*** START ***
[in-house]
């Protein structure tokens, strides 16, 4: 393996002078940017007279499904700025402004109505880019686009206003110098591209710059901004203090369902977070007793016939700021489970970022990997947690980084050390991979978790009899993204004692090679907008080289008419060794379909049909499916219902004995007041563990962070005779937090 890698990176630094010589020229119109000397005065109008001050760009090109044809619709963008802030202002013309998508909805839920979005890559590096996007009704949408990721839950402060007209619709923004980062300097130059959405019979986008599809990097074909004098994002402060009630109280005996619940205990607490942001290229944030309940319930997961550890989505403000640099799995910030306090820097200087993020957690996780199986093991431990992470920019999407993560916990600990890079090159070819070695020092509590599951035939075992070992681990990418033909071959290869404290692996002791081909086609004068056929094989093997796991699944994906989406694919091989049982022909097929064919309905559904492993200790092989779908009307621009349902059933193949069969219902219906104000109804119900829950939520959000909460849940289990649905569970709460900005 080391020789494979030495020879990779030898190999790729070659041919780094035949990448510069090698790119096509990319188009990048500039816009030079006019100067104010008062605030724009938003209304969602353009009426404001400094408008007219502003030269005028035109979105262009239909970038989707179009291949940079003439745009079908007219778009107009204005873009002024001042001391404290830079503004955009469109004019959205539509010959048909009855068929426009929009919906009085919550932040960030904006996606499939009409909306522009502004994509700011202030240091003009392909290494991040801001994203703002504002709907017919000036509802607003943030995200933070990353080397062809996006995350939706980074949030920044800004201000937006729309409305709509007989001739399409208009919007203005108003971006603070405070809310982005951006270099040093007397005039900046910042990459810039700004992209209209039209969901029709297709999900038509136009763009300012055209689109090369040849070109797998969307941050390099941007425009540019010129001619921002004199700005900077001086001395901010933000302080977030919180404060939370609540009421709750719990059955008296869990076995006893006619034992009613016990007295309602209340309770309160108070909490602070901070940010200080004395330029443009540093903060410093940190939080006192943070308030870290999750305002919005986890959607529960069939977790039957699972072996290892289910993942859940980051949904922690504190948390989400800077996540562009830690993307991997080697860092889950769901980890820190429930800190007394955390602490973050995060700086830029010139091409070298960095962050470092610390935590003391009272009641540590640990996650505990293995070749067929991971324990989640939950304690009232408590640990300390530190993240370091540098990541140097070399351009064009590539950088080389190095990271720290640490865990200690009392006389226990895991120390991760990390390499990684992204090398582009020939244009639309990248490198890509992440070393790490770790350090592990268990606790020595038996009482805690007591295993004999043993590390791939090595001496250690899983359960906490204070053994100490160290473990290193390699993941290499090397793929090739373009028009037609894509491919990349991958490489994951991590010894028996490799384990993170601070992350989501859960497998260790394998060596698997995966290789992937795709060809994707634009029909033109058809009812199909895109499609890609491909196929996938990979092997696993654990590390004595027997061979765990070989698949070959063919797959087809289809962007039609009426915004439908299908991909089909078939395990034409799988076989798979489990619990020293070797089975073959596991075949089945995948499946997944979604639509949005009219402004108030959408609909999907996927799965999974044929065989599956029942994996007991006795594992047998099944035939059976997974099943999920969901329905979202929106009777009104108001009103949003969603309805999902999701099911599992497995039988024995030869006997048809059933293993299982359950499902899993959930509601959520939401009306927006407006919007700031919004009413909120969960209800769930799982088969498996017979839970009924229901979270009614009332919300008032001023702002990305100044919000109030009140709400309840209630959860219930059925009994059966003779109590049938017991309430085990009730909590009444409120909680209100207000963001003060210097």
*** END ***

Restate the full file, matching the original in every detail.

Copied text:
[in-house]
């Protein structure tokens, strides 16, 4: 393996002078940017007279499904700025402004109505880019686009206003110098591209710059901004203090369902977070007793016939700021489970970022990997947690980084050390991979978790009899993204004692090679907008080289008419060794379909049909499916219902004995007041563990962070005779937090 890698990176630094010589020229119109000397005065109008001050760009090109044809619709963008802030202002013309998508909805839920979005890559590096996007009704949408990721839950402060007209619709923004980062300097130059959405019979986008599809990097074909004098994002402060009630109280005996619940205990607490942001290229944030309940319930997961550890989505403000640099799995910030306090820097200087993020957690996780199986093991431990992470920019999407993560916990600990890079090159070819070695020092509590599951035939075992070992681990990418033909071959290869404290692996002791081909086609004068056929094989093997796991699944994906989406694919091989049982022909097929064919309905559904492993200790092989779908009307621009349902059933193949069969219902219906104000109804119900829950939520959000909460849940289990649905569970709460900005 080391020789494979030495020879990779030898190999790729070659041919780094035949990448510069090698790119096509990319188009990048500039816009030079006019100067104010008062605030724009938003209304969602353009009426404001400094408008007219502003030269005028035109979105262009239909970038989707179009291949940079003439745009079908007219778009107009204005873009002024001042001391404290830079503004955009469109004019959205539509010959048909009855068929426009929009919906009085919550932040960030904006996606499939009409909306522009502004994509700011202030240091003009392909290494991040801001994203703002504002709907017919000036509802607003943030995200933070990353080397062809996006995350939706980074949030920044800004201000937006729309409305709509007989001739399409208009919007203005108003971006603070405070809310982005951006270099040093007397005039900046910042990459810039700004992209209209039209969901029709297709999900038509136009763009300012055209689109090369040849070109797998969307941050390099941007425009540019010129001619921002004199700005900077001086001395901010933000302080977030919180404060939370609540009421709750719990059955008296869990076995006893006619034992009613016990007295309602209340309770309160108070909490602070901070940010200080004395330029443009540093903060410093940190939080006192943070308030870290999750305002919005986890959607529960069939977790039957699972072996290892289910993942859940980051949904922690504190948390989400800077996540562009830690993307991997080697860092889950769901980890820190429930800190007394955390602490973050995060700086830029010139091409070298960095962050470092610390935590003391009272009641540590640990996650505990293995070749067929991971324990989640939950304690009232408590640990300390530190993240370091540098990541140097070399351009064009590539950088080389190095990271720290640490865990200690009392006389226990895991120390991760990390390499990684992204090398582009020939244009639309990248490198890509992440070393790490770790350090592990268990606790020595038996009482805690007591295993004999043993590390791939090595001496250690899983359960906490204070053994100490160290473990290193390699993941290499090397793929090739373009028009037609894509491919990349991958490489994951991590010894028996490799384990993170601070992350989501859960497998260790394998060596698997995966290789992937795709060809994707634009029909033109058809009812199909895109499609890609491909196929996938990979092997696993654990590390004595027997061979765990070989698949070959063919797959087809289809962007039609009426915004439908299908991909089909078939395990034409799988076989798979489990619990020293070797089975073959596991075949089945995948499946997944979604639509949005009219402004108030959408609909999907996927799965999974044929065989599956029942994996007991006795594992047998099944035939059976997974099943999920969901329905979202929106009777009104108001009103949003969603309805999902999701099911599992497995039988024995030869006997048809059933293993299982359950499902899993959930509601959520939401009306927006407006919007700031919004009413909120969960209800769930799982088969498996017979839970009924229901979270009614009332919300008032001023702002990305100044919000109030009140709400309840209630959860219930059925009994059966003779109590049938017991309430085990009730909590009444409120909680209100207000963001003060210097």